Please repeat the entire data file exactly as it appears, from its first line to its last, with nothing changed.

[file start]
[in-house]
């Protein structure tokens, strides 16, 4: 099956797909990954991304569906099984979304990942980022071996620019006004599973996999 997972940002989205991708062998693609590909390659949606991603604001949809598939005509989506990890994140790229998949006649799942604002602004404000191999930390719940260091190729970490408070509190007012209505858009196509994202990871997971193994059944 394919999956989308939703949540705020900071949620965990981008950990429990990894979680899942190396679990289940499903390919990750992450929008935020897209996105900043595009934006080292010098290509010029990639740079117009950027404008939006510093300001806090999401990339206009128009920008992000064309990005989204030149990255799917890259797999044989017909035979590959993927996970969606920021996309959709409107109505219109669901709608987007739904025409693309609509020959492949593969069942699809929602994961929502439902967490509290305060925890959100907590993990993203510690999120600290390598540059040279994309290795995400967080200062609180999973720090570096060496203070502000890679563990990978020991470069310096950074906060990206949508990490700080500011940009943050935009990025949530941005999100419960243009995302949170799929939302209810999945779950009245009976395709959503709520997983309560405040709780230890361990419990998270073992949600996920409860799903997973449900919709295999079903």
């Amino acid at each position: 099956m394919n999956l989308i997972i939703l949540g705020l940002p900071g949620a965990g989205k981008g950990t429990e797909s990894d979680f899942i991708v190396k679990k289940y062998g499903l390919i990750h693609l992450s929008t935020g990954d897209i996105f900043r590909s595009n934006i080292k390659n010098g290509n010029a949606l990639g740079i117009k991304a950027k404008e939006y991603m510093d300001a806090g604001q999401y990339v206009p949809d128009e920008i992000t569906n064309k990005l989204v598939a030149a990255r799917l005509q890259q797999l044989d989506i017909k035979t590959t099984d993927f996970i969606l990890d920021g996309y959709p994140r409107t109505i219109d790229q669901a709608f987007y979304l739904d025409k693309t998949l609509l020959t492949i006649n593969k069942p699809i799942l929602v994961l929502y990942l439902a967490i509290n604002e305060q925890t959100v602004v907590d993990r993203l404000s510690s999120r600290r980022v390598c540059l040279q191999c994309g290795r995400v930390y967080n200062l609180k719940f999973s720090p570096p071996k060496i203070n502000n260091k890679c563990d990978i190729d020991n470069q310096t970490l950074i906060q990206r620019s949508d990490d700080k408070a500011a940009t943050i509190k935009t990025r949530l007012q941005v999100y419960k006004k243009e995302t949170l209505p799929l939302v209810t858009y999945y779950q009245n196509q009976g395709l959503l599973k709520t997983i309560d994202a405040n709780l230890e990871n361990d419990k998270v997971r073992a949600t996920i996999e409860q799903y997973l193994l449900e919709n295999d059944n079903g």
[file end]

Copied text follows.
[in-house]
């Protein structure tokens, strides 16, 4: 099956797909990954991304569906099984979304990942980022071996620019006004599973996999 997972940002989205991708062998693609590909390659949606991603604001949809598939005509989506990890994140790229998949006649799942604002602004404000191999930390719940260091190729970490408070509190007012209505858009196509994202990871997971193994059944 394919999956989308939703949540705020900071949620965990981008950990429990990894979680899942190396679990289940499903390919990750992450929008935020897209996105900043595009934006080292010098290509010029990639740079117009950027404008939006510093300001806090999401990339206009128009920008992000064309990005989204030149990255799917890259797999044989017909035979590959993927996970969606920021996309959709409107109505219109669901709608987007739904025409693309609509020959492949593969069942699809929602994961929502439902967490509290305060925890959100907590993990993203510690999120600290390598540059040279994309290795995400967080200062609180999973720090570096060496203070502000890679563990990978020991470069310096950074906060990206949508990490700080500011940009943050935009990025949530941005999100419960243009995302949170799929939302209810999945779950009245009976395709959503709520997983309560405040709780230890361990419990998270073992949600996920409860799903997973449900919709295999079903």
């Amino acid at each position: 099956m394919n999956l989308i997972i939703l949540g705020l940002p900071g949620a965990g989205k981008g950990t429990e797909s990894d979680f899942i991708v190396k679990k289940y062998g499903l390919i990750h693609l992450s929008t935020g990954d897209i996105f900043r590909s595009n934006i080292k390659n010098g290509n010029a949606l990639g740079i117009k991304a950027k404008e939006y991603m510093d300001a806090g604001q999401y990339v206009p949809d128009e920008i992000t569906n064309k990005l989204v598939a030149a990255r799917l005509q890259q797999l044989d989506i017909k035979t590959t099984d993927f996970i969606l990890d920021g996309y959709p994140r409107t109505i219109d790229q669901a709608f987007y979304l739904d025409k693309t998949l609509l020959t492949i006649n593969k069942p699809i799942l929602v994961l929502y990942l439902a967490i509290n604002e305060q925890t959100v602004v907590d993990r993203l404000s510690s999120r600290r980022v390598c540059l040279q191999c994309g290795r995400v930390y967080n200062l609180k719940f999973s720090p570096p071996k060496i203070n502000n260091k890679c563990d990978i190729d020991n470069q310096t970490l950074i906060q990206r620019s949508d990490d700080k408070a500011a940009t943050i509190k935009t990025r949530l007012q941005v999100y419960k006004k243009e995302t949170l209505p799929l939302v209810t858009y999945y779950q009245n196509q009976g395709l959503l599973k709520t997983i309560d994202a405040n709780l230890e990871n361990d419990k998270v997971r073992a949600t996920i996999e409860q799903y997973l193994l449900e919709n295999d059944n079903g």